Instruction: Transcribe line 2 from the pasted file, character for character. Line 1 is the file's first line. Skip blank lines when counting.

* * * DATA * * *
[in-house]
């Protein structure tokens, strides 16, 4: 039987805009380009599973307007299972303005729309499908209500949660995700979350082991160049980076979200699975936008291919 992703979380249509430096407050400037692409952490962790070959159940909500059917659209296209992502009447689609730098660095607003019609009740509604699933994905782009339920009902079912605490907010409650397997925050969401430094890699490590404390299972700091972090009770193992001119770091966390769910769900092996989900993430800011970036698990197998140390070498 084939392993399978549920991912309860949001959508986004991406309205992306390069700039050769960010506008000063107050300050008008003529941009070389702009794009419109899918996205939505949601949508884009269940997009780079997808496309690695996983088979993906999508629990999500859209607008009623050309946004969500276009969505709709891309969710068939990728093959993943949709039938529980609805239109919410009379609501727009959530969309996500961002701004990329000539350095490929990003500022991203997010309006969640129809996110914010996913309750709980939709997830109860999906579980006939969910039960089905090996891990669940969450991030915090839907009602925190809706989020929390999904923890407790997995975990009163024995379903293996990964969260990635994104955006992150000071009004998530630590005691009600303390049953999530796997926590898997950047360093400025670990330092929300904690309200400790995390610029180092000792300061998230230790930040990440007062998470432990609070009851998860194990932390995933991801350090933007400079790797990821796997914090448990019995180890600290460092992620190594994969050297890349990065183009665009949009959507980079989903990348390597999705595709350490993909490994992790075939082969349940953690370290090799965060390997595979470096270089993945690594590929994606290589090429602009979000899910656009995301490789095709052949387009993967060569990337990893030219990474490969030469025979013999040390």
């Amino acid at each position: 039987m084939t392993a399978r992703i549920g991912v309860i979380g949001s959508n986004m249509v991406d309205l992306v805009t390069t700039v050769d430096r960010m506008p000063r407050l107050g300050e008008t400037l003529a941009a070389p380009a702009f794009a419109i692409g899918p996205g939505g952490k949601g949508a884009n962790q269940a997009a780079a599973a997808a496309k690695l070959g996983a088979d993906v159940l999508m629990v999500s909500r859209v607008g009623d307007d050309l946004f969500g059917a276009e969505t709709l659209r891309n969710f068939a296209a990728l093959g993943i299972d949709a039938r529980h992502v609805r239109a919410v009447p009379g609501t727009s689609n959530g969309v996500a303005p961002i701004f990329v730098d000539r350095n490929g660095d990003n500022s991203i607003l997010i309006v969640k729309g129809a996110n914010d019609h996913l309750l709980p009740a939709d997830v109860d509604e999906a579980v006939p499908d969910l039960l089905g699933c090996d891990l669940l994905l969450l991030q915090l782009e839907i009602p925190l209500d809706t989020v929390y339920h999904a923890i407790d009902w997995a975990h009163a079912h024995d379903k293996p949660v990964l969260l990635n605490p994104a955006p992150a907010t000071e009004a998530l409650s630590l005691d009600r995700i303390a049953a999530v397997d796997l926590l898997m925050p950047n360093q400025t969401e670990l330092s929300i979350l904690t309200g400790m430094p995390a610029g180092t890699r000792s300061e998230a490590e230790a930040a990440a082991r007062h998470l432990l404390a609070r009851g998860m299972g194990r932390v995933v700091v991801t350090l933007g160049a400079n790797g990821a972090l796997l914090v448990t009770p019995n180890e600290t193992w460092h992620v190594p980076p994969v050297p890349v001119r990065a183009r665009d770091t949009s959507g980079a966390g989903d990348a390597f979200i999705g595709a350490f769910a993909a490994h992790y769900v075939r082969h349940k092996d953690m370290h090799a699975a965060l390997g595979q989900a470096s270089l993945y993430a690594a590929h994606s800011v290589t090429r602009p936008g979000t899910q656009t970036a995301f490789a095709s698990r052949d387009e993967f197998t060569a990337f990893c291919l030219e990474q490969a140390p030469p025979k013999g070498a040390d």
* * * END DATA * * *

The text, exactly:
């Protein structure tokens, strides 16, 4: 039987805009380009599973307007299972303005729309499908209500949660995700979350082991160049980076979200699975936008291919 992703979380249509430096407050400037692409952490962790070959159940909500059917659209296209992502009447689609730098660095607003019609009740509604699933994905782009339920009902079912605490907010409650397997925050969401430094890699490590404390299972700091972090009770193992001119770091966390769910769900092996989900993430800011970036698990197998140390070498 084939392993399978549920991912309860949001959508986004991406309205992306390069700039050769960010506008000063107050300050008008003529941009070389702009794009419109899918996205939505949601949508884009269940997009780079997808496309690695996983088979993906999508629990999500859209607008009623050309946004969500276009969505709709891309969710068939990728093959993943949709039938529980609805239109919410009379609501727009959530969309996500961002701004990329000539350095490929990003500022991203997010309006969640129809996110914010996913309750709980939709997830109860999906579980006939969910039960089905090996891990669940969450991030915090839907009602925190809706989020929390999904923890407790997995975990009163024995379903293996990964969260990635994104955006992150000071009004998530630590005691009600303390049953999530796997926590898997950047360093400025670990330092929300904690309200400790995390610029180092000792300061998230230790930040990440007062998470432990609070009851998860194990932390995933991801350090933007400079790797990821796997914090448990019995180890600290460092992620190594994969050297890349990065183009665009949009959507980079989903990348390597999705595709350490993909490994992790075939082969349940953690370290090799965060390997595979470096270089993945690594590929994606290589090429602009979000899910656009995301490789095709052949387009993967060569990337990893030219990474490969030469025979013999040390």